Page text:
Turkey preparing aid inside Syria to help Idlib displaced

ISTANBUL (Reuters) - Turkey’s Red Crescent is stepping up preparations inside Syria to shelter people displaced by an expected military offensive against the rebel-held region of Idlib, the organization’s head said on Tuesday.

FILE PHOTO: A wall along the border between Turkey and Syria is pictured at the Syrian town of Atimah, Idlib province, in this picture taken from Reyhanli, Hatay province, Turkey October 10, 2017. REUTERS/Osman Orsal/File Photo

Turkey, which already hosts more than 3.5 million Syrian refugees, has warned that an assault by the Syrian army and its ally Russia in Idlib could trigger a humanitarian crisis and unleash another wave of refugees from its southern neighbor.

In an apparent prelude to a full-scale offensive against the Idlib region, Russia resumed air strikes against insurgents on Tuesday after a three-week pause. Pro-Syrian government forces have maintained weeks of aerial bombardment and shelling.

Warning that a new wave of migration from Idlib into Turkey would be extremely difficult to manage, Turkish Red Crescent President Kerem Kinik said his organization was increasing humanitarian support on both sides of the border.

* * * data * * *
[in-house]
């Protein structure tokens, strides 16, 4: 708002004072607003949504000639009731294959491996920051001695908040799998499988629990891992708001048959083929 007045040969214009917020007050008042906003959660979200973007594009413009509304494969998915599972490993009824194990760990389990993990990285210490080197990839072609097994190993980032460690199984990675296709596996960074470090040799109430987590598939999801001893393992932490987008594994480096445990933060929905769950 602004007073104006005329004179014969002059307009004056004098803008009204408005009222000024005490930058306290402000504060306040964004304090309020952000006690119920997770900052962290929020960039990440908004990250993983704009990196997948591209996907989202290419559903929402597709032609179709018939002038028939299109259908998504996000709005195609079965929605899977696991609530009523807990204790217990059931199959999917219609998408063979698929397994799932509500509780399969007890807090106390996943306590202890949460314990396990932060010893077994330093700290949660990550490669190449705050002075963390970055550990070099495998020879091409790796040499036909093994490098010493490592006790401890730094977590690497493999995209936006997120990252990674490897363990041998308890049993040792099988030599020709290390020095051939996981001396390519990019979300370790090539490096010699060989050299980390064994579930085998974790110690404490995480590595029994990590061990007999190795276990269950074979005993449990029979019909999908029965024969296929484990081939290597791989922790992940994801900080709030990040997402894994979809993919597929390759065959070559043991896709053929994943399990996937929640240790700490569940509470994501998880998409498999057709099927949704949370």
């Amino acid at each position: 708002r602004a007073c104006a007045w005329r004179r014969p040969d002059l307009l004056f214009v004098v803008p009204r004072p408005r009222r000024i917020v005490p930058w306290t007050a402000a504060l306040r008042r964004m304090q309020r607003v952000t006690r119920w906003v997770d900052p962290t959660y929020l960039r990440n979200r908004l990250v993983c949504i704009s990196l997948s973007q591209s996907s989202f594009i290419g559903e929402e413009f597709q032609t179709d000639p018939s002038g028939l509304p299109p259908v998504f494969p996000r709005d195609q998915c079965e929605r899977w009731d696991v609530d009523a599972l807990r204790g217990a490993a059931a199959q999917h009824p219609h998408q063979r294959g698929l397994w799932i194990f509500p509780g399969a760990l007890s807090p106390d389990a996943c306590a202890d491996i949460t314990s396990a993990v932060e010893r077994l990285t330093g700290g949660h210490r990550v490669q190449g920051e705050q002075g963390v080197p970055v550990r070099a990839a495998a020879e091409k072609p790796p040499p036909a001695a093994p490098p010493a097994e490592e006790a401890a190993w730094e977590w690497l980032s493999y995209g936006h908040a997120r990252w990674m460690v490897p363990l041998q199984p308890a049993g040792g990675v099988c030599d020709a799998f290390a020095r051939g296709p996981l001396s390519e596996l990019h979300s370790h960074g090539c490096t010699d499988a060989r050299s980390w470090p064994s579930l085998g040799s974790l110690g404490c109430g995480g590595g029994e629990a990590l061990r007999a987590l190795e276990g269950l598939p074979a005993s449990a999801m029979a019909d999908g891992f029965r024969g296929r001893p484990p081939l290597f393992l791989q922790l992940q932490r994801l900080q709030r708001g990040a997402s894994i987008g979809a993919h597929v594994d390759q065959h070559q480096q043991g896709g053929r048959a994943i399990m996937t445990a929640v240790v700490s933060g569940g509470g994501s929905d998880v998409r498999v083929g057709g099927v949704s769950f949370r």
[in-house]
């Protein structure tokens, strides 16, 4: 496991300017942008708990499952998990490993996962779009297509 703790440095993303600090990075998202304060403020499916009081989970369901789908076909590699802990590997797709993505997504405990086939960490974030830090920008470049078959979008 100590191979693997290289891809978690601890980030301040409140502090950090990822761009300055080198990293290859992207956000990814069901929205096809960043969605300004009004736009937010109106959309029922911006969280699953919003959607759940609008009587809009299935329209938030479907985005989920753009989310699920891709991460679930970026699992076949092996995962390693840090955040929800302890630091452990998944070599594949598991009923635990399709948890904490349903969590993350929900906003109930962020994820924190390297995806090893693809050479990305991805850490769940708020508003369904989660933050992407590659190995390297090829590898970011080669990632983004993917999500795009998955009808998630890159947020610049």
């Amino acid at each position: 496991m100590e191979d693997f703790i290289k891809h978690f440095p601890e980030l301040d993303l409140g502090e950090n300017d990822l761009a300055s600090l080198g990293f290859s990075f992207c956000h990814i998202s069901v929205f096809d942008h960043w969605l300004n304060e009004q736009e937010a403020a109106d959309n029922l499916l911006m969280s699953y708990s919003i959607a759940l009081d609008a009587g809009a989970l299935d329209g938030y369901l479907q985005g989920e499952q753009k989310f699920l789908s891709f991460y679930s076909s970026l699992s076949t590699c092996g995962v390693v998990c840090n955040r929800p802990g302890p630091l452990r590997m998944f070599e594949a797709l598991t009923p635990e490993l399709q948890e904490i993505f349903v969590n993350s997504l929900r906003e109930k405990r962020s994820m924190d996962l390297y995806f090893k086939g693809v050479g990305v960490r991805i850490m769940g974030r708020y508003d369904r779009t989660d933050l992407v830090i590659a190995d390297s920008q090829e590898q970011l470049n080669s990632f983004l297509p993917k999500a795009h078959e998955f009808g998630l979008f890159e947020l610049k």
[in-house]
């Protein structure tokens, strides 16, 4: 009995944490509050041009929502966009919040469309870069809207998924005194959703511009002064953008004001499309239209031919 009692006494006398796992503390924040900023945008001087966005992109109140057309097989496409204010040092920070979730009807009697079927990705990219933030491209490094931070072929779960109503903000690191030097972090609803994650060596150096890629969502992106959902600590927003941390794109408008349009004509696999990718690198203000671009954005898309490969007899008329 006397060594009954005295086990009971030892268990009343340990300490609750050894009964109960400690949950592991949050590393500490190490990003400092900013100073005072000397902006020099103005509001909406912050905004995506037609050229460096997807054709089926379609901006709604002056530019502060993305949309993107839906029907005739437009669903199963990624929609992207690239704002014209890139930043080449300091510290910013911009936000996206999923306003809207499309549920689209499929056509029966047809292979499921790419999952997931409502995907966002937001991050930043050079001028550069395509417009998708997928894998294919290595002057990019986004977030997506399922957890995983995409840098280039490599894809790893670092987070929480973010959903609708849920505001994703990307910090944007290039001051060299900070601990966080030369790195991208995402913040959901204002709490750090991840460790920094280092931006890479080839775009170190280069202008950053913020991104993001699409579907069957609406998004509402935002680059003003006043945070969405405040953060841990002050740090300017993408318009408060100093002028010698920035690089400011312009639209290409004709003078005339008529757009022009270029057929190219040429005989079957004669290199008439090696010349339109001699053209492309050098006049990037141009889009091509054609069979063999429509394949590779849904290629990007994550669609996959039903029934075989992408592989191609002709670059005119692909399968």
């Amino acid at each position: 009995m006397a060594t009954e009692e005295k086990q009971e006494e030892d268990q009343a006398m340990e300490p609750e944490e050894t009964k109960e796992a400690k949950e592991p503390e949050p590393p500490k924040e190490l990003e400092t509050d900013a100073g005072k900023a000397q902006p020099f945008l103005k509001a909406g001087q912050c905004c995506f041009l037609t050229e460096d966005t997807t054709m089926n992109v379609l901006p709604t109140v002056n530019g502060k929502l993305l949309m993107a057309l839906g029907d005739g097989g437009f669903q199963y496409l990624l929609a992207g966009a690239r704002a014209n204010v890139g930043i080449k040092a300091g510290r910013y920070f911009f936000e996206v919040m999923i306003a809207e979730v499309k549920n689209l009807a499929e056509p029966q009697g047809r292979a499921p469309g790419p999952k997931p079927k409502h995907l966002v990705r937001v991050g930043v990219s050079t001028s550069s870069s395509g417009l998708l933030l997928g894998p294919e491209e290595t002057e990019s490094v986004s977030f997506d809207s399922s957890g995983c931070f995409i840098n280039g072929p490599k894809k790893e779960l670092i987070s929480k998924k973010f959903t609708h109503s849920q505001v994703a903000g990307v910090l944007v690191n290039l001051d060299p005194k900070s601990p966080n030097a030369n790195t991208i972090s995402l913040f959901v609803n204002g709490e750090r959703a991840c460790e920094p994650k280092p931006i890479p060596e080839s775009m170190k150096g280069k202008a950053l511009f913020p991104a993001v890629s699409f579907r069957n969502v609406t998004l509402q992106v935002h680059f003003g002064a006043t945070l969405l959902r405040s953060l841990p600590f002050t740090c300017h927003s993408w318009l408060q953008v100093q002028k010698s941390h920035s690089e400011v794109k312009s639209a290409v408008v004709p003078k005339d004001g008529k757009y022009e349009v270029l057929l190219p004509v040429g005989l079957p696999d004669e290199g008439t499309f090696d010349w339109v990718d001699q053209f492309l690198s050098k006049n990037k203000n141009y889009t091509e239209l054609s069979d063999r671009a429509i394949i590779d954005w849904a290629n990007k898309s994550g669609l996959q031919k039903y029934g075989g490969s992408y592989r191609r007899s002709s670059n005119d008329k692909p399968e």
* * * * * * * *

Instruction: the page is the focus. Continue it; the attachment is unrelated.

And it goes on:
The Red Crescent, like other aid organizations in Turkey, was “taking necessary measures in this regard, whether within Syria or within Turkey”, he said.

“We are increasing our precautions to meet a possible movement in Syria and to fulfill humanitarian needs - such as sanitation, hygiene and housing - within Syria,” he told reporters at the border.

Idlib is one of the last major rebel enclaves in Syria and President Bashar al-Assad has sworn to recapture every inch of the country. He has made major gains since Russia joined his war effort in 2015.

Iranian Foreign Minister Javad Zarif said Iran, which also backs Assad, was making efforts to remove militants from Idlib with the least human cost.

U.S. President Donald Trump warned Assad and his allies on Monday not to “recklessly attack” Idlib, saying hundreds of thousands of people could be killed. Russia, however, dismissed the comments and said the area was a “nest of terrorism”.

Kinik also said on Tuesday that the Red Crescent personnel had observed that there were civilians wounded after the air strikes.

Russian, Turkish and Iranian leaders are due to meet on Friday in Iran to discuss the situation in northwestern Syria.

Reporting by Ali Kucukgocmen; Editing by Dominic Evans and Matthew Mpoke Bigg